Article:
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Sanctuaries or firewood? 

Larkspur

I write to help save the Carrizo Plains National Monument. Established as a National Monument in 2001, this legacy land is an island in time—an ecologically rich, remote landscape of sacred cultural significance and special allure to visitors who eagerly seek its vast vistas, solace of silence, and solitude, and its mystery of human presence long ago. The Carrizo is California’s Serengeti, home to the highest concentration of threatened and endangered species in the state and the largest remaining reach of intact native San Joaquin Valley grasslands.

 

National Monuments are special commons belonging to all people and generations: a democracy of open space to be responsibly protected in perpetuity. Though its legal boundaries are small, preservation of the Monument’s essential values is dependent on sensitive use of surrounding lands. 

 

Development of massive industrial solar plants on adjacent lands, accompanied by destruction of critical habitat, ongoing major adverse traffic, noise, and night lighting impacts would inevitably destroy the integrity and vitality of this precious place. There are viable alternatives on waterless lands in the Westlands Water District in the Central Valley, as well as distributed installations on rooftops, parking lots, and over such expansive public facilities as aqueducts.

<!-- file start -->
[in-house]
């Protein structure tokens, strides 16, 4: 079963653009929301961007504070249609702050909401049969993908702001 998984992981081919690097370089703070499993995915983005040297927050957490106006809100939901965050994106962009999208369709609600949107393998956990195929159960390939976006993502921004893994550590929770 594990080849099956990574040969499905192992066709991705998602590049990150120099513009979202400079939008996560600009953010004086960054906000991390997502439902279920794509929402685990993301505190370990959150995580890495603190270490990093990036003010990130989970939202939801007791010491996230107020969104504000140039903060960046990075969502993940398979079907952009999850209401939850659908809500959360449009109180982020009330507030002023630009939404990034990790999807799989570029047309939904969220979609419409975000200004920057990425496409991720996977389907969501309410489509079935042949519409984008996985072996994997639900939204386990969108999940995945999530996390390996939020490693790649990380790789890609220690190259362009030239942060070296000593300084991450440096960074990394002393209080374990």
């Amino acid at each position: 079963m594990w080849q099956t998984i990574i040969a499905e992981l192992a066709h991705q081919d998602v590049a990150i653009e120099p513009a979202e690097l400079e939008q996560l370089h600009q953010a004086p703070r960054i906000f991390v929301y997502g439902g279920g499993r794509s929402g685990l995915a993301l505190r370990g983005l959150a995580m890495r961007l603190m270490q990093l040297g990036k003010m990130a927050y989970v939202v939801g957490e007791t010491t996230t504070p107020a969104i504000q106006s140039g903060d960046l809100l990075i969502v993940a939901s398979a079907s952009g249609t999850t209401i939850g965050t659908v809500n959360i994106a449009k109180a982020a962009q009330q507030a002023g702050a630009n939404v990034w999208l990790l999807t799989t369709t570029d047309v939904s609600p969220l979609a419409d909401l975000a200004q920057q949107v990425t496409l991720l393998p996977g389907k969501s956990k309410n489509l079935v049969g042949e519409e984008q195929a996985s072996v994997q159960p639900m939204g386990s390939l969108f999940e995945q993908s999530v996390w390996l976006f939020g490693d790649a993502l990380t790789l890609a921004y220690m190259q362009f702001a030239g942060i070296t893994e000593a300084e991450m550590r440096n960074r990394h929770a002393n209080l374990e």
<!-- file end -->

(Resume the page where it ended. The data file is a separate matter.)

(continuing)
Certainly we need renewable energy and conservation. But in the rush for renewables we must vigorously guard against ruining the natural heritage jewels in our community. Are we so impoverished or desperate for energy that we would tear down our cathedrals for firewood?

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